As credit card payments continue to dominate the transaction landscape in the United States, it’s more important than ever to ensure your brick-and-mortar business can accept digital payments.
Most POS terminals require an internet connection to facilitate credit card transactions. Your business’s internet connection allows communication with the credit card issuer, credit card processor, and other verification platforms to determine if you should accept a payment. This process happens instantaneously, which leads us to forget how vital this internet connection is in facilitating credit card transactions.
So, what happens when you lose your internet connection? While some payment terminals use mobile networks to reduce the chances of an outage impacting transactions, there’s no guarantee that your local mobile network won’t also experience outages.
This is where a new feature comes into play: Offline payments. Some payment terminals now allow you to accept offline credit card transactions. So, what’s the catch? While there’s no doubt this is a valuable feature for many business owners, there are some downfalls. In this guide, we’ll take a closer look at offline payments, how they work, their risks, and their advantages. Let’s get started!
How Do Offline Payments Work?
Offline payments are simple for POS platforms that offer this feature. When a payment is made that cannot be immediately processed via an internet connection, the card details are stored, along with the transaction details. When connectivity is restored, the transaction will automatically process.
Due to the nature of offline payments, there is typically a maximum transaction amount, and this prevents large fraudulent transactions from occurring when an internet connection is not established.
Keep in mind that not all payment platforms allow for offline payments. If you want to accept this type of payment, it’s critical to make sure your POS provider has this feature. Additionally, your customer’s card will need to have offline payments enabled.
Risks Associated with Offline Payments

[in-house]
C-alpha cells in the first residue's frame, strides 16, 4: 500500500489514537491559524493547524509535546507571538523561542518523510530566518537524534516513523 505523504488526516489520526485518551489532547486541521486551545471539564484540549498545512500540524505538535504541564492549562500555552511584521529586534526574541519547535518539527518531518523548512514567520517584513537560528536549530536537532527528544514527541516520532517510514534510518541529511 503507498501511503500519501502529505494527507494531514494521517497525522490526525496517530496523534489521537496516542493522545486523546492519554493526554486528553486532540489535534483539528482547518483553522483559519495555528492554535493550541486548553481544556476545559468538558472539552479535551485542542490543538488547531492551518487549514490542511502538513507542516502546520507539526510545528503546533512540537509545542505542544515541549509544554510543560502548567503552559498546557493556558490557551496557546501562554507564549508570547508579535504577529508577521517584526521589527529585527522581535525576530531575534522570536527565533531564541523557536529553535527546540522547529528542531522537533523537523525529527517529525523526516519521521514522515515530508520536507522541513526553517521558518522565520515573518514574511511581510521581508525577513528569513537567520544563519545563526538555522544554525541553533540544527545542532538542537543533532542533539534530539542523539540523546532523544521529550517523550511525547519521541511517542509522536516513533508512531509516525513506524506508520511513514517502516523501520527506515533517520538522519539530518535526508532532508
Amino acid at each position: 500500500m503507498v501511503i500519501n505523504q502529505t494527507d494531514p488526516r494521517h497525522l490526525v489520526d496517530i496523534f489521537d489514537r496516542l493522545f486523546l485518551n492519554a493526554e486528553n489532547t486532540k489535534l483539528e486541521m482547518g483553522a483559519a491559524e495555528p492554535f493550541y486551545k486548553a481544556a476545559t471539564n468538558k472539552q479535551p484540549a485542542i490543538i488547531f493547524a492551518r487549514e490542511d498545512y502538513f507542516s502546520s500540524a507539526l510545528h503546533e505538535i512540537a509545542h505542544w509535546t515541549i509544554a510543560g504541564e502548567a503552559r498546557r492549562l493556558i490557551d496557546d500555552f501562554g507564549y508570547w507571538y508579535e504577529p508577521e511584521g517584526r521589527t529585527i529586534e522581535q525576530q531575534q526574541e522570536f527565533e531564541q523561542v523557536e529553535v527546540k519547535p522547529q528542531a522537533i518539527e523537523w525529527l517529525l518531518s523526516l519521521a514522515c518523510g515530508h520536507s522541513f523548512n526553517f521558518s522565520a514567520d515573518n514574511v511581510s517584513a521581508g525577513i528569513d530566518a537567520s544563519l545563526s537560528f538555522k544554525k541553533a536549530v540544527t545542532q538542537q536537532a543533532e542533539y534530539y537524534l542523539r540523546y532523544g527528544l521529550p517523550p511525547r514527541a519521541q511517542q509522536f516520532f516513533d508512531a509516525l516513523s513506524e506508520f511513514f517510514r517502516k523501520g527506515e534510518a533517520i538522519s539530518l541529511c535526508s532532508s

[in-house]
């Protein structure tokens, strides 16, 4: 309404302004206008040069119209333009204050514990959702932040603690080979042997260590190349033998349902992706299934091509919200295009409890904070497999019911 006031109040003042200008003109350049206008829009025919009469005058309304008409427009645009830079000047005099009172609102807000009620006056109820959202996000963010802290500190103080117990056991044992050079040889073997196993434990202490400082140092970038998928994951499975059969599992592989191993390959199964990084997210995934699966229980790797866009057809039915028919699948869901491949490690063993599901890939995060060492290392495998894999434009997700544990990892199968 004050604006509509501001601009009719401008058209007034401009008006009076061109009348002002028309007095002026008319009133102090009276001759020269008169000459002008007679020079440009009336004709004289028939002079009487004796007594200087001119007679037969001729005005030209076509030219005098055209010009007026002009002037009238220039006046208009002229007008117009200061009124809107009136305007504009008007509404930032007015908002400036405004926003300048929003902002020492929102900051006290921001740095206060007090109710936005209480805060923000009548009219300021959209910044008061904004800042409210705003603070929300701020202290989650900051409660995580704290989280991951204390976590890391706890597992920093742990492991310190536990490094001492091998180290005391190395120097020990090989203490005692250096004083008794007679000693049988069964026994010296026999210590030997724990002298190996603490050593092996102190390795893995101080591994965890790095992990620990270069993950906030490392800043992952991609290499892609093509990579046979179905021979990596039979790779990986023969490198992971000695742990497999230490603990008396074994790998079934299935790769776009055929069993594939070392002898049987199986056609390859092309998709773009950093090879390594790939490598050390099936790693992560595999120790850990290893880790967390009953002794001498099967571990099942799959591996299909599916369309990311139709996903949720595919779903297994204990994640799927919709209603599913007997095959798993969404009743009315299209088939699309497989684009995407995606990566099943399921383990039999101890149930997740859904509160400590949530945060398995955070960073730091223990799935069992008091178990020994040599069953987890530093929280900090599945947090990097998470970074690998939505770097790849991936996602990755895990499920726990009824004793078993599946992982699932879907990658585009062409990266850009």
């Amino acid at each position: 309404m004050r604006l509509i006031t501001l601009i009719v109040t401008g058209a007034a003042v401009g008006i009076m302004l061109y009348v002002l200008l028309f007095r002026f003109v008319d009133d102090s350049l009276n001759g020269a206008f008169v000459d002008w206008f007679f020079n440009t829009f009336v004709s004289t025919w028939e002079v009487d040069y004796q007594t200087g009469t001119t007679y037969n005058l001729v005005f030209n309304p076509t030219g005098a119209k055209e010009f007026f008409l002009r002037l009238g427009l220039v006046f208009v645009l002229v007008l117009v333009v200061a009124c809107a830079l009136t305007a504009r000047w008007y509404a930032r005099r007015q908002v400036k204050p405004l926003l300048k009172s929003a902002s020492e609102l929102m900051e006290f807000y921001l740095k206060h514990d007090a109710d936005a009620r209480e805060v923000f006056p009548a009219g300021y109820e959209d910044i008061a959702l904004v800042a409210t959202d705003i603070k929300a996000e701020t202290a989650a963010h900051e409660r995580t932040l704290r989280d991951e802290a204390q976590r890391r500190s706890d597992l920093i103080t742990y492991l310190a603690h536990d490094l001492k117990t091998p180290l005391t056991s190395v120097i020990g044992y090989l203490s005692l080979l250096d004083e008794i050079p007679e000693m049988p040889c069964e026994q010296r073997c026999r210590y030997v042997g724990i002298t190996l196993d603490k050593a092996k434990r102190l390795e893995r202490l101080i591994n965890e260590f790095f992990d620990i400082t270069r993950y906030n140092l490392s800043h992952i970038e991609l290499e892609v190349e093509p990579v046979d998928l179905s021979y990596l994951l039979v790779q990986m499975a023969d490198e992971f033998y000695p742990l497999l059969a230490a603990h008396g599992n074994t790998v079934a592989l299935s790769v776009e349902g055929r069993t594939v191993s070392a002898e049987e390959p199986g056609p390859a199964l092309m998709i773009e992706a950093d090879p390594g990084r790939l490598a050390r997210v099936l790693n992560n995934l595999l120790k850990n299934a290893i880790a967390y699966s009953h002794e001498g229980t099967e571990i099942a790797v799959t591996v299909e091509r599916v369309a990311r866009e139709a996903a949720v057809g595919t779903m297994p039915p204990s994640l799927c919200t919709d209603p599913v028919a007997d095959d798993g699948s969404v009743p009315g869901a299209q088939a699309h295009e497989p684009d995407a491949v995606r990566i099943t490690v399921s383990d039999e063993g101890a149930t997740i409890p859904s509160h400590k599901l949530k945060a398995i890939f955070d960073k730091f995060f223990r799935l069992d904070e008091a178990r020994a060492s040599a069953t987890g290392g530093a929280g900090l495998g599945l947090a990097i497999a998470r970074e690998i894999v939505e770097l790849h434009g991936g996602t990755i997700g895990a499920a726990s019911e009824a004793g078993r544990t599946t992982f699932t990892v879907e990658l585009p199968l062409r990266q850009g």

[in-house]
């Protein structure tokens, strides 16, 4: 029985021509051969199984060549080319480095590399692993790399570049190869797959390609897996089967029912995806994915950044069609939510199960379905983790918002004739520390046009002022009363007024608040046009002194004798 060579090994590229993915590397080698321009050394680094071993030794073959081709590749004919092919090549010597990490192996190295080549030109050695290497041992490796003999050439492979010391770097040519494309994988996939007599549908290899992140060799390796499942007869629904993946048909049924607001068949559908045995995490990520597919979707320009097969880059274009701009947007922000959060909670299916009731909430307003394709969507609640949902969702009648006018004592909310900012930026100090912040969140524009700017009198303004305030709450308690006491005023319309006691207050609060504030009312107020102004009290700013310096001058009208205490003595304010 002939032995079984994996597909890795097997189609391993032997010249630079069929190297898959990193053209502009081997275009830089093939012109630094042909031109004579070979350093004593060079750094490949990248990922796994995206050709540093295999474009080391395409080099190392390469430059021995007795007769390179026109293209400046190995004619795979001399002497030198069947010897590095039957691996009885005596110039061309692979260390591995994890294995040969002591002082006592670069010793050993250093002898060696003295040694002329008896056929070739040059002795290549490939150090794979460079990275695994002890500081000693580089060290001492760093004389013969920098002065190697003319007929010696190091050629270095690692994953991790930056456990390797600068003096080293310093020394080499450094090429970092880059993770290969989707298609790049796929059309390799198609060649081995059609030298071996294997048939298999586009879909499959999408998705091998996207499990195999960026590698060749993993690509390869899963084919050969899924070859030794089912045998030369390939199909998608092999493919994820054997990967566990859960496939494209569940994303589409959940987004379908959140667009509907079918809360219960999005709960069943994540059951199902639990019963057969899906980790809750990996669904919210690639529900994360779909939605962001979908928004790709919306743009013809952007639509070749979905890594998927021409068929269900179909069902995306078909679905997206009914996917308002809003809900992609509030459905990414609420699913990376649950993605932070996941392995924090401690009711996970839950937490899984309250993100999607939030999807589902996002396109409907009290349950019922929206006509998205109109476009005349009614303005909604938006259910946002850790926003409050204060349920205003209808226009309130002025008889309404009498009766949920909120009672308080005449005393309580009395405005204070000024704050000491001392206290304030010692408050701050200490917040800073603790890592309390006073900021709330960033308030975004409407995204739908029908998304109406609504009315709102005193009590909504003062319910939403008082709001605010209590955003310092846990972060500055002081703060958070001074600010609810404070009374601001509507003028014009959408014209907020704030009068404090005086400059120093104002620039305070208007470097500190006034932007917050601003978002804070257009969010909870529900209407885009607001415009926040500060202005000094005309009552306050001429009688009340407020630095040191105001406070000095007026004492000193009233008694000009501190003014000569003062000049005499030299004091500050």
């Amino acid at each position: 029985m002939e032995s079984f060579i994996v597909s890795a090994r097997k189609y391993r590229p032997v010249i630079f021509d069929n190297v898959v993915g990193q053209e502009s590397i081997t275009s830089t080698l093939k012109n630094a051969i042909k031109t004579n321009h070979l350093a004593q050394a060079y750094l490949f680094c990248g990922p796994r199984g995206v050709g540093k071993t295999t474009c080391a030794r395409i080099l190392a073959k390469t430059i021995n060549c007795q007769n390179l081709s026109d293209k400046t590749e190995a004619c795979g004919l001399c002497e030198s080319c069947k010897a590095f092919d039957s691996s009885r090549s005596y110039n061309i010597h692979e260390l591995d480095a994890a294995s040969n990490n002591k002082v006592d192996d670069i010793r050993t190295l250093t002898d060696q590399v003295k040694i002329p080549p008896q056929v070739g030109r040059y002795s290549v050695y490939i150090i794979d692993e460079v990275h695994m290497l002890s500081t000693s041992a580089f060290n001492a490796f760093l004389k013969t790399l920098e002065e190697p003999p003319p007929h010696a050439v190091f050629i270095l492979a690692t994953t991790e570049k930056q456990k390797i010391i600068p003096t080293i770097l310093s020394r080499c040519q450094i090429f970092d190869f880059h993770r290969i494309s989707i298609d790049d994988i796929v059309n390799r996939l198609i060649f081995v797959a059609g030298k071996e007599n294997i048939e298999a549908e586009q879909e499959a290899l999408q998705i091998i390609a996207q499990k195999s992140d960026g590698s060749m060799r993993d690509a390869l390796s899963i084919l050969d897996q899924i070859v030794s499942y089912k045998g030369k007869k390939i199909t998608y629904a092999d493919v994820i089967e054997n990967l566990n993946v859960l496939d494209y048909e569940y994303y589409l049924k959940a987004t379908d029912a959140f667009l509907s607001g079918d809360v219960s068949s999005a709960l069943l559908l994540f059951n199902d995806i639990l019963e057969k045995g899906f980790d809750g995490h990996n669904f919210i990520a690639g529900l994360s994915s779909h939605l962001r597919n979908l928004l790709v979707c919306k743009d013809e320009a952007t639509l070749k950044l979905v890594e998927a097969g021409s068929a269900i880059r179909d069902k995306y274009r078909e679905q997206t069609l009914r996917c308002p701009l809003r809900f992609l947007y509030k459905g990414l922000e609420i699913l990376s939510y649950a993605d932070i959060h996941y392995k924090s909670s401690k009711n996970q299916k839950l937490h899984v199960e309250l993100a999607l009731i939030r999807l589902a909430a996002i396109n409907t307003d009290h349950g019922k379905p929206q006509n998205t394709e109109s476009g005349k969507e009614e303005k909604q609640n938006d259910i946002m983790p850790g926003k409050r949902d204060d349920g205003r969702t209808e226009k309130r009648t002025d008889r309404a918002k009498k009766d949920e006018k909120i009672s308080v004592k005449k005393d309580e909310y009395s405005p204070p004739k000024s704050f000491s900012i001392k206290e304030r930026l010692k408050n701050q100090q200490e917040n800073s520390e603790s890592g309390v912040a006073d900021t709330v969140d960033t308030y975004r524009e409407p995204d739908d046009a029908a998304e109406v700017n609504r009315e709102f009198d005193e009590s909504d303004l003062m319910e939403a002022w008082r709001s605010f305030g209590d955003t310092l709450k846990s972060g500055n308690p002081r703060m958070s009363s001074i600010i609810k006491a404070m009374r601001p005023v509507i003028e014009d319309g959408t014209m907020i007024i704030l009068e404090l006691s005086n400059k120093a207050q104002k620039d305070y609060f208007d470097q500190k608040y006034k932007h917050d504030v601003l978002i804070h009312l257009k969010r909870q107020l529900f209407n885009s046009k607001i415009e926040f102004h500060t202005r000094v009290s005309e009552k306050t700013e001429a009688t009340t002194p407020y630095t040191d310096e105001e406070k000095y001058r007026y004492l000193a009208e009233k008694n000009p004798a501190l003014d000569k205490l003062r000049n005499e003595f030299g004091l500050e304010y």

Unfortunately, there are some downsides to accepting offline payments. Let’s explore some issues that can arise after an offline transaction:
- Insufficient Funds: If the customer does not have enough funds in their bank account, the transaction will decline when you restore your internet connection.
- Lack of Fraud Detection: Without a connection to the internet, your payment processor and POS provider won’t be able to provide the same level of fraud detection, which can lead to you accepting fraudulent payments.
- Chargebacks: If you accept a fraudulent payment, you will likely receive a chargeback that will result in a loss of the transaction’s funds. This can also lead to issues with your merchant account. Merchant account providers typically require you to keep your chargeback rate below a specific threshold.
It will be your business that suffers the costs of the above issues. Therefore, it’s essential to consider your exposure to the downsides of offline payments before you use it as a feature in your business. If you’re a business that consistently deals with fraud and chargebacks, offline payments may create further vulnerabilities.
Can POS Systems Log Offline Payments?
While much of the discussion around offline payments centers on payment processing platforms, it’s also critical to address its relation to your point-of-sale terminal. If you’re using a modern POS platform to facilitate transactions in your business, it will likely have no issues logging offline payments.
Technically, cash is an offline payment. Your POS system will record the transaction details in a similar fashion, regardless of whether the card payment is finalized immediately. This means that offline payments won’t impact your POS reporting.
Advantages of Offline Payments
While there are undoubtedly risks associated with accepting payments without an internet connection, there are many benefits. The associated advantages of offline payments have made this feature extremely popular with many business owners in the United States.
Let’s explore the benefits of accepting offline payments in your business:
- Remove Issues Associated with Patchy Service: If you want to process credit card transactions seamlessly, offline payments allow you to accept payments at all times. This is especially beneficial if you suffer from frequent Wi-Fi or 4G outages.
- Avoid Disappointing Customers: There’s nothing worse than disappointing your customers. If a customer is excited to purchase a product or service from your business but cannot do so because of connectivity issues, this can reflect badly on your business.
- Accept Payments in Inconvenient Locations: If you’re operating a mobile business that accepts payments in locations without internet connectivity, offline payments can be a helpful tool.
Choose What’s Best for Your Business
Now that you understand the pros and cons of using offline payments, it’s time to decide if you want this transaction option for your business. Consider your exposure to fraud, chargebacks, and other related issues before you enable offline payments. While this is a useful tool that helps many businesses throughout the United States, it’s not without its downsides.
If you’d like to read more about POS platforms and their features, make sure to explore our other blogs at POS USA. We have a range of reviews and guides available to our readers. We’re here to help you get the most out of your point-of-sale terminal!